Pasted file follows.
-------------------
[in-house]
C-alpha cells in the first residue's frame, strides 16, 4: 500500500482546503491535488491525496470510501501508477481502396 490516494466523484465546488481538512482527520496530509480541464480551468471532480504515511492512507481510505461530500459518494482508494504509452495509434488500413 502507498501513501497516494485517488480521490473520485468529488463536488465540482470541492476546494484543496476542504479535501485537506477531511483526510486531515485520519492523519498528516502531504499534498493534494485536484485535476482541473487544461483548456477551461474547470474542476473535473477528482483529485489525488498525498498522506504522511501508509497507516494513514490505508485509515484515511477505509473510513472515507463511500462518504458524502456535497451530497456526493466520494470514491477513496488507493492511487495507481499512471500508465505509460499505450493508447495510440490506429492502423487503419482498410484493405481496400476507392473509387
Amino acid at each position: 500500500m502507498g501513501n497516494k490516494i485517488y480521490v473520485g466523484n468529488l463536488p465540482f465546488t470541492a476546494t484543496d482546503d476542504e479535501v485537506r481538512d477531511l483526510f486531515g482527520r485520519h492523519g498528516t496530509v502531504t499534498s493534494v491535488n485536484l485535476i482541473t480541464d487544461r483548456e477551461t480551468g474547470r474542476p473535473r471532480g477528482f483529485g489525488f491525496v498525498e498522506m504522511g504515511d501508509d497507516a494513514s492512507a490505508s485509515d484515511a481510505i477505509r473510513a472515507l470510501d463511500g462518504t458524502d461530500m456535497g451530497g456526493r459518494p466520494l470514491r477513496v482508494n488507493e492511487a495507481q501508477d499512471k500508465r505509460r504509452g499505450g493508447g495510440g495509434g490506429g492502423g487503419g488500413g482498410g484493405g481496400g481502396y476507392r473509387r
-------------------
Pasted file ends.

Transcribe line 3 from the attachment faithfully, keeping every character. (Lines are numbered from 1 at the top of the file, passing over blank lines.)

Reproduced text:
Amino acid at each position: 500500500m502507498g501513501n497516494k490516494i485517488y480521490v473520485g466523484n468529488l463536488p465540482f465546488t470541492a476546494t484543496d482546503d476542504e479535501v485537506r481538512d477531511l483526510f486531515g482527520r485520519h492523519g498528516t496530509v502531504t499534498s493534494v491535488n485536484l485535476i482541473t480541464d487544461r483548456e477551461t480551468g474547470r474542476p473535473r471532480g477528482f483529485g489525488f491525496v498525498e498522506m504522511g504515511d501508509d497507516a494513514s492512507a490505508s485509515d484515511a481510505i477505509r473510513a472515507l470510501d463511500g462518504t458524502d461530500m456535497g451530497g456526493r459518494p466520494l470514491r477513496v482508494n488507493e492511487a495507481q501508477d499512471k500508465r505509460r504509452g499505450g493508447g495510440g495509434g490506429g492502423g487503419g488500413g482498410g484493405g481496400g481502396y476507392r473509387r